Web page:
By Matthew Cheadle
Just a few days shy of his 72nd birthday, Sir Tom Jones has released his 38th studio album. Already out in the UK and in the Top Ten, with a US release date just around the corner, “Spirit in the Room” is his first since 2010’s “Praise and Blame”.
With producer Ethan Johns once again at the helm, “Spirit” follows a similar formula to the previous album, with Jones this time around tackling stripped down cover versions of material from songwriters such as Paul McCartney, Tom Waits and Leonard Cohen.
The album opens up with Cohen’s “Tower of Song”, containing the line “I was born with the gift of a golden voice.” Jones’ voice has indeed been a gift for over five decades now, but for so many years has floundered in the choppy waters of collaboration and reinvention, struggling to be relevant. Here he eschews his customary testosterone fuelled bellow for a restrained thoughtfulness more in keeping for an artist in the twilight of his career.
It may seem at first that Jones doesn’t quite belong here, as if his voice is too big for the material, or that at any moment we expect him to start belting it out and shaking his hips. Or is it that after one or two ill-conceived and age inappropriate reinventions in the past, we don’t quite buy what we’re hearing?
The thing is though; Jones has always had the blues in his voice, if not much of his material. He grew up, like so many British artists of the sixties, influenced by black American music, and here as on his previous album, he seems to be finally giving us a taste of what he’s really all about; soul. Not the musical genre, per se, but the emotion, the delivery, the importance of what he’s singing. The songs on “Praise and Blame” were perhaps blacker, bluesier and more old school than on “Spirit”, but the interpretation and the feel is continued. “All Blues Hail Mary”, and “Soul of a Man” are as soulful as anything Sir Tom has recorded. Is it possible that these are the sorts of records Jones always wanted to make?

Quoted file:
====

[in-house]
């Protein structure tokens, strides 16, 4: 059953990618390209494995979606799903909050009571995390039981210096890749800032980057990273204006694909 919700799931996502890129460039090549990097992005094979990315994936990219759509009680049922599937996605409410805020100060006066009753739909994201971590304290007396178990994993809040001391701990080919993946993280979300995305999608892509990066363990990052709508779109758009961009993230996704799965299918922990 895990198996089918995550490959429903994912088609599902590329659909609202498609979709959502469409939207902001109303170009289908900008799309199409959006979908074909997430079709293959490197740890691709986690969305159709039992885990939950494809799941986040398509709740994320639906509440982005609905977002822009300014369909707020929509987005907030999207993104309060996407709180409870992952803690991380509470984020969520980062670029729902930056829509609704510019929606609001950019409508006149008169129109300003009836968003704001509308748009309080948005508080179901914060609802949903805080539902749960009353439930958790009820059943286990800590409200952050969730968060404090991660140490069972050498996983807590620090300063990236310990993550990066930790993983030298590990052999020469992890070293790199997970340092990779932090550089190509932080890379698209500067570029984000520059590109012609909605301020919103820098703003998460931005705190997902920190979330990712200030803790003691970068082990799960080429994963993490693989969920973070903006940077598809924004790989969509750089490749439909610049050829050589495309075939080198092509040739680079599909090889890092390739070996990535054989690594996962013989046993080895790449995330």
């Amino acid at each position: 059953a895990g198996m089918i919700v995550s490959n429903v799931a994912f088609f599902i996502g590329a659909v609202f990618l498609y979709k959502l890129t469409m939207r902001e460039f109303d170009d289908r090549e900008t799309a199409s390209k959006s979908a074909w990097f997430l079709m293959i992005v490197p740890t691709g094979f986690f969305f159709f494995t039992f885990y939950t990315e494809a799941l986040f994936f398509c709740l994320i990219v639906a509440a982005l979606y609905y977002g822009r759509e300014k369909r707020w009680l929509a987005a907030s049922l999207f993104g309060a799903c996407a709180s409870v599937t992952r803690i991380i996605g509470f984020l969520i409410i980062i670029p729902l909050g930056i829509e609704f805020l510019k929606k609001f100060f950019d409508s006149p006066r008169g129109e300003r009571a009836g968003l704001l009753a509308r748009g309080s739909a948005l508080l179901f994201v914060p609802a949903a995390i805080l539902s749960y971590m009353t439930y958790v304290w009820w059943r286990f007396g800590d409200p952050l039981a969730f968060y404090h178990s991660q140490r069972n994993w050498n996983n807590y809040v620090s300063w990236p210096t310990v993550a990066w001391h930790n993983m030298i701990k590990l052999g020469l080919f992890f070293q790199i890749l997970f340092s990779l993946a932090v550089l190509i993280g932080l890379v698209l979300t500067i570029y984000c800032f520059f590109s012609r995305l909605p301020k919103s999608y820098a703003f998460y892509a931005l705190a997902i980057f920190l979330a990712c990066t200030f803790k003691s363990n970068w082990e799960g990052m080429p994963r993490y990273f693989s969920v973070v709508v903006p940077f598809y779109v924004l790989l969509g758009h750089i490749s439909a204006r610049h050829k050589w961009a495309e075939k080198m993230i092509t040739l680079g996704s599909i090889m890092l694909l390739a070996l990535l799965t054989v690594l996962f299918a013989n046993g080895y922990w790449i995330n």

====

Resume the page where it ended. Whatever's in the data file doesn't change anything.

One thing’s for sure; “Sex Bomb” it ain’t!
The mood is fairly constant throughout, ranging only marginally from the melancholy of McCartney’s “(I want to come) Home”, to the brooding blues of “Soul of a Man”, to the austere gospel of “Charlie Darwin”. All the while Jones’ voice retains its gravel and tone of old but is understated and even fragile and tender in places.
There is, of course, precedent for this kind of late in life artistic reflection. Rod Stewart came over all loungey with his “American Songbook” series, but here Jones and Johns wisely opt for the more rootsy, bare bones approach adopted by Johnny Cash and producer Rick Rubin on Cash’s interpretations of classic American songs in the years just before his death.
The album is shot through with tasteful, low-key production. Acoustic guitars and pianos are punctuated with sparse percussion and the occasional electric guitar dripping with fifties era tremolo and reverb.
Despite its mellowness, “Spirit” doesn’t ever really feel one paced. The one track where the instrumentation truly livens up is Tom Waits’ “Bad as Me”, coming across like a booze addled snake charmers strain, with its gin-soaked rumba and weaving guitar lines. Jones, obviously enjoying himself, plays with characters within his voice to suit the mood and Waits’ nether world lyrics.
Contrast this with the following song, Richard Thompson’s beautiful “Dimming of the Day”. Accompanied only by an acoustic trio of guitar, bass and drums, Jones’ simple and honest delivery, allows the song ample room to breathe, focusing on the emotional content of the lyrics and melody.
And there it is; the new silver-haired Tom Jones, no longer relying on belting out blustery pop favorites for middle-aged women eager to use their underwear as stage bound projectiles, but a fine singer acting his age by performing ageless material with an understated delivery and motionless hips! This may not be the Tom Jones everybody wants, but it brings a touch of class and dignity to one of the UK’s most treasured musical knights. I wonder if Jagger has heard it yet…?